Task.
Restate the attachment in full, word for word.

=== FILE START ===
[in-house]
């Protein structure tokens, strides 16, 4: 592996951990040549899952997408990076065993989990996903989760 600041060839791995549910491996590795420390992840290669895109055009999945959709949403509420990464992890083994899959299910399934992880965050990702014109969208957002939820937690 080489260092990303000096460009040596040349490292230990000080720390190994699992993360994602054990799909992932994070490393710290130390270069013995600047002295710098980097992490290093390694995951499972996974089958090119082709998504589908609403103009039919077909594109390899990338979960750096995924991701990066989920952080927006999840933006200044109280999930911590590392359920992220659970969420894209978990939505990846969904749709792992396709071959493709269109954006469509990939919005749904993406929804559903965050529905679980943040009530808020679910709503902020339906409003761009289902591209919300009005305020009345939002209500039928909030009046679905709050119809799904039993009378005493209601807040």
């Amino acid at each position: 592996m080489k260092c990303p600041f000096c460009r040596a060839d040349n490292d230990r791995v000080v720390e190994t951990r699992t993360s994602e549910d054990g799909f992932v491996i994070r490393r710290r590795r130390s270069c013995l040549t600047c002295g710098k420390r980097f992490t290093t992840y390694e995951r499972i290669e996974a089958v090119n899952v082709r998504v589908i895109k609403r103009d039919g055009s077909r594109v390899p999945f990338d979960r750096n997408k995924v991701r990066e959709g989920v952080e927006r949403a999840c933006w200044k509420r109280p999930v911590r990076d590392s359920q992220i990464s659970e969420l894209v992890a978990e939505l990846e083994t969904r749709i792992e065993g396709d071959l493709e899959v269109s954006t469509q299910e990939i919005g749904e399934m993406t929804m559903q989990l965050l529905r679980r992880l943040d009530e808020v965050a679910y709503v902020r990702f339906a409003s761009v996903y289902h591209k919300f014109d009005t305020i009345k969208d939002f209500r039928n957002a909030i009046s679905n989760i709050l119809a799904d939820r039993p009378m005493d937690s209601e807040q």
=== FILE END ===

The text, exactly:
[in-house]
């Protein structure tokens, strides 16, 4: 592996951990040549899952997408990076065993989990996903989760 600041060839791995549910491996590795420390992840290669895109055009999945959709949403509420990464992890083994899959299910399934992880965050990702014109969208957002939820937690 080489260092990303000096460009040596040349490292230990000080720390190994699992993360994602054990799909992932994070490393710290130390270069013995600047002295710098980097992490290093390694995951499972996974089958090119082709998504589908609403103009039919077909594109390899990338979960750096995924991701990066989920952080927006999840933006200044109280999930911590590392359920992220659970969420894209978990939505990846969904749709792992396709071959493709269109954006469509990939919005749904993406929804559903965050529905679980943040009530808020679910709503902020339906409003761009289902591209919300009005305020009345939002209500039928909030009046679905709050119809799904039993009378005493209601807040």
């Amino acid at each position: 592996m080489k260092c990303p600041f000096c460009r040596a060839d040349n490292d230990r791995v000080v720390e190994t951990r699992t993360s994602e549910d054990g799909f992932v491996i994070r490393r710290r590795r130390s270069c013995l040549t600047c002295g710098k420390r980097f992490t290093t992840y390694e995951r499972i290669e996974a089958v090119n899952v082709r998504v589908i895109k609403r103009d039919g055009s077909r594109v390899p999945f990338d979960r750096n997408k995924v991701r990066e959709g989920v952080e927006r949403a999840c933006w200044k509420r109280p999930v911590r990076d590392s359920q992220i990464s659970e969420l894209v992890a978990e939505l990846e083994t969904r749709i792992e065993g396709d071959l493709e899959v269109s954006t469509q299910e990939i919005g749904e399934m993406t929804m559903q989990l965050l529905r679980r992880l943040d009530e808020v965050a679910y709503v902020r990702f339906a409003s761009v996903y289902h591209k919300f014109d009005t305020i009345k969208d939002f209500r039928n957002a909030i009046s679905n989760i709050l119809a799904d939820r039993p009378m005493d937690s209601e807040q």